One day he started crying about the kids on his soccer team being bigger than him. He cried “I eat so much but I don’t grow. Why? I want to grow.” Out of desperation (and since the medical doctors had given us zero answers to help our boy grow), we decided to try going gluten free. We were still eating sugar, and potatoes, and rice, but gluten free helped him a little. His acid reflux seemed to go away! He still struggled with constipation and had slow weight gain.
After 1 year eating gluten free, I read about GAPS and we switched over right away. We did not do the intro because he was opposed to soups. At a weight gain of 2 lbs per year (or 3 lbs when we were GF), he really couldn’t afford to not eat a meal and lose weight.
The first year we were on GAPS he gained 7 lbs. The second year, he gained 3 lbs–and then lost 3 lbs–and then gained 6 lbs (for a total gain of 6 lbs over the year–STILL better than before we changed our diet!!). His doctor saw him at the 3 lb loss mark and was concerned. So were we. What’s the deal with this boy’s weight??
We’re pretty sure we figured it out last week when he was sitting at the table with his glass of milk, looking nauseous again.
When we went on GAPS, he stopped drinking milk. Some might say, but wait! He won’t gain weight if he doesn’t drink MILK! Wrong. He gained 7 lbs. That was the most he’d ever gained from FOOD in his entire life. He was eating seconds, thirds, and fourths at most meals. We were criticized that we should feed him some starches, because he was obviously SO very hungry…But he actually had an appetite for the first time in his LIFE, and he grew–and he had no more constipation or acid reflux, and he didn’t vomit, and he didn’t look nauseous, and his energy level increased. He also went from 27 doctor visits per year for various illnesses to ONE.
Fast forward…Over the last year, we re-introduced raw milk. We started giving EXTRA to him for weight gain. We also bought store bought yogurt for several months (after we took in our foster kids and our days were so very full). Store bought yogurt is not cultured long enough and it still contains lactose. Guess who’s appetite went DOWN? Oh goodness!Â He also started getting itchy, all.the.time., which means his body has some serious detoxing to do…
Flus and colds increased in our home over the year (we had none the year before).Â He had a pretty serious bout of the flu (which did not help with his weight gain), as well. After that he began eating like a bird again–picking teeny tiny bits of food, sitting at the table forever. He started waking up weak & shaky, with barely enough energy to get dressed–the same way I remember feeling as a kid and all through high school.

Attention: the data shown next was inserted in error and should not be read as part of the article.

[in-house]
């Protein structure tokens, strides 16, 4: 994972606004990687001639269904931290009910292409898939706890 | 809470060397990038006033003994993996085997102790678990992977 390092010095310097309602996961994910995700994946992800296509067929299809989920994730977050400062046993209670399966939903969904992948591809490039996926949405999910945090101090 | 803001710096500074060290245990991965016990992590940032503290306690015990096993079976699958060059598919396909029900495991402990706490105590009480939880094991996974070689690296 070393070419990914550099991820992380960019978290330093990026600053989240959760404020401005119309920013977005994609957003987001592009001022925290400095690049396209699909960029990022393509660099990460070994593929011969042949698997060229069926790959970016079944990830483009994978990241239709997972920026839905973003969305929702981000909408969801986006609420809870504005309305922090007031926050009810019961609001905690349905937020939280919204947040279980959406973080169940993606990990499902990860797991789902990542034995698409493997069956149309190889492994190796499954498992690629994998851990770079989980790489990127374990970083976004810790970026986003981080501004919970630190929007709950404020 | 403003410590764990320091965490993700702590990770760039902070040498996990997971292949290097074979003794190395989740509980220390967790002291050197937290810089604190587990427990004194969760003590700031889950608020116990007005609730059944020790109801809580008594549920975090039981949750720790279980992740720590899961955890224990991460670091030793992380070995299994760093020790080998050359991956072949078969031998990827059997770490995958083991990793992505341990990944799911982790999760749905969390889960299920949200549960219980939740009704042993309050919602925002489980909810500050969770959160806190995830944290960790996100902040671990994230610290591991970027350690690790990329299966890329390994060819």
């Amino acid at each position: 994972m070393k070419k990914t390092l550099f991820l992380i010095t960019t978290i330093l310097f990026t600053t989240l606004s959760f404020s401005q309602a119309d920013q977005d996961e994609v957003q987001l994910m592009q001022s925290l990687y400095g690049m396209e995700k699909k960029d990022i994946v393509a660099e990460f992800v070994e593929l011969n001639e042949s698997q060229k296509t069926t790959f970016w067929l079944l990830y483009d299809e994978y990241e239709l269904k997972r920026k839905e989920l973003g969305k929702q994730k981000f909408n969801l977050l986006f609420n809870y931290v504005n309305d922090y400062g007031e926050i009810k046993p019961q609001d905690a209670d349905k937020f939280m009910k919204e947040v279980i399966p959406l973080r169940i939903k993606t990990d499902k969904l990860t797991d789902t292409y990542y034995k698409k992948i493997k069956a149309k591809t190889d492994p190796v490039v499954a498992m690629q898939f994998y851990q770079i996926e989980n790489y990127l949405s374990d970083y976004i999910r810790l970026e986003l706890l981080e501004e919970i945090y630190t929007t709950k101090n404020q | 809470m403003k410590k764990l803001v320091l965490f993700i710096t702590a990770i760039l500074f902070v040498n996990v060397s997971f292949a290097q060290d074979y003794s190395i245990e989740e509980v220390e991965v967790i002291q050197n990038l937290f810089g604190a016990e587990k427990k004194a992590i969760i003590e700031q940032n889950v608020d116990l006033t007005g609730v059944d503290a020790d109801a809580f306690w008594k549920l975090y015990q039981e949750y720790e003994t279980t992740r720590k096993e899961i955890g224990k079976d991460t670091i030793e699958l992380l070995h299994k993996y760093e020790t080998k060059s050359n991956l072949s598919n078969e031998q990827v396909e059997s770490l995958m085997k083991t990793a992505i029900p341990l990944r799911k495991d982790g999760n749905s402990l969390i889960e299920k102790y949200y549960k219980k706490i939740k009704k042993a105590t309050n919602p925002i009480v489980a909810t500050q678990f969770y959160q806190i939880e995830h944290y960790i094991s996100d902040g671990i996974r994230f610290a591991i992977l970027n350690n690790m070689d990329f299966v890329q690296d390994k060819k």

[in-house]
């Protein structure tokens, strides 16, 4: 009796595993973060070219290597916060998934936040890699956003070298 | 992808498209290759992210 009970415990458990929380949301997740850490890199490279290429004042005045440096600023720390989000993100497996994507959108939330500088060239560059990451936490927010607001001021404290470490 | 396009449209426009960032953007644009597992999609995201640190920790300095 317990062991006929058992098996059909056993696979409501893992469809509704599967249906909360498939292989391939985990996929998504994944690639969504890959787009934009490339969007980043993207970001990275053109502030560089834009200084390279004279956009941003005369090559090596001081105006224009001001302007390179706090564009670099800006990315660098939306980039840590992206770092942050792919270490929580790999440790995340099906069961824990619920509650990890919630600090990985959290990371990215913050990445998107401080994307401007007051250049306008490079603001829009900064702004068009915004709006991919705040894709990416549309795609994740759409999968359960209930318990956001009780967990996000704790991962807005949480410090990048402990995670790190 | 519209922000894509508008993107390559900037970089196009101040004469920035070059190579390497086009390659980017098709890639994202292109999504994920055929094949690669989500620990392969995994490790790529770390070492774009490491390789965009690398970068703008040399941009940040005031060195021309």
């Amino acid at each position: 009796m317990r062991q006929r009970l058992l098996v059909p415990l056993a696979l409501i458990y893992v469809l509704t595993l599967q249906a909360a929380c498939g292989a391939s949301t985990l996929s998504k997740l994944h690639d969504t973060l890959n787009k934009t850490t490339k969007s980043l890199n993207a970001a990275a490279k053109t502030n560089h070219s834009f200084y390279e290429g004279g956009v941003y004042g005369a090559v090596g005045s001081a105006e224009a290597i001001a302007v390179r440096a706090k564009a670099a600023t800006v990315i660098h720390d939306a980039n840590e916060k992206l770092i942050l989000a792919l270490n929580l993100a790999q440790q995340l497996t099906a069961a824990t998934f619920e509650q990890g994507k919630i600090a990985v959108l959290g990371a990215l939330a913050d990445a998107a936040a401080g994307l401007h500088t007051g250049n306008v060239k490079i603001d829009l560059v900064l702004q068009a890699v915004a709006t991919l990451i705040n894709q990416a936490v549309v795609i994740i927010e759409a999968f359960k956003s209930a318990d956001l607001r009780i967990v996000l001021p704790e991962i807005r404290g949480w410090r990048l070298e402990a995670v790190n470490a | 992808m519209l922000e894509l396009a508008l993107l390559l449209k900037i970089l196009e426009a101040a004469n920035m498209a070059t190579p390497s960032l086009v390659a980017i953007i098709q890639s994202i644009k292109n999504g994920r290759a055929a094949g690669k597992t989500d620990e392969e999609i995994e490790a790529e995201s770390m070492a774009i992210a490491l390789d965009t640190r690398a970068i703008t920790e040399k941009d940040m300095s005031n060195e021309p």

He is now 10 years old, and he’s had some more testing done. Nothing is wrong, according to his blood work. We wondered about his liver since one test was a little elevated–but in the context of all of the other tests, he’s fine. We wondered about growth hormones, because one test was off–but after a thorough explanation about growth hormones from his endocrinologist, we know that the test that was off simply showed that he wasn’t gaining weight well…which we knew. We found out that his “bone age” is between 8 and 9 years old–and he is 10. That is good. That just means he’ll start growing taller a year or two after his peers. Oh well. No biggie, right? (So glad we homeschool, so that he won’t get teased!).
His endocrinologist predicted that he will be between 5’6″ and 5’9″…if he starts gaining weight a little quicker…He set a goal for Farm Boy 1 to gainÂ 5 lbs in the next 6 months. The last time he grew that quickly, he was drinking breast milk. Since that isn’t an option these days, 😉 I am busy learning about high calorie GAPS foods.
He is SO textbook GAPS!!! A bout of vomiting makes him even more sensitive to milk–GO FIGURE. His “good bacteria” got wiped out and until the population is fully restored in his gut, he won’t be able to process milk. Well, duh! I wish I would have thought that through before. A bout of the flu = back to stage 1 GAPS, at least for a little while. Re-build the gut. Lots of probiotics. NO UNCULTURED MILK!
I did not have him on a regular probiotic before this week. Now he’s getting 1 full Bio-Kult in 1/2 cup of 24-hour, whole milk, drained yogurt (higher fat) plus 2 TB sour cream and 2 TB honey every day. I went shopping for him today and got him a smoked turkey leg (no nitrates). He loves meat “on the bone,” and it’s a whopping 417 calorie snack! I’m not typically a calorie counter, but we’re counting calories to get him to gain weight these days. I’ll share more on this subject. I’ve got a list of high calorie GAPS foods to share with all of you, in case someone in your family is in the same boat. I will share his progress here. I have hope that he is going to grow WELL over the next year! 🙂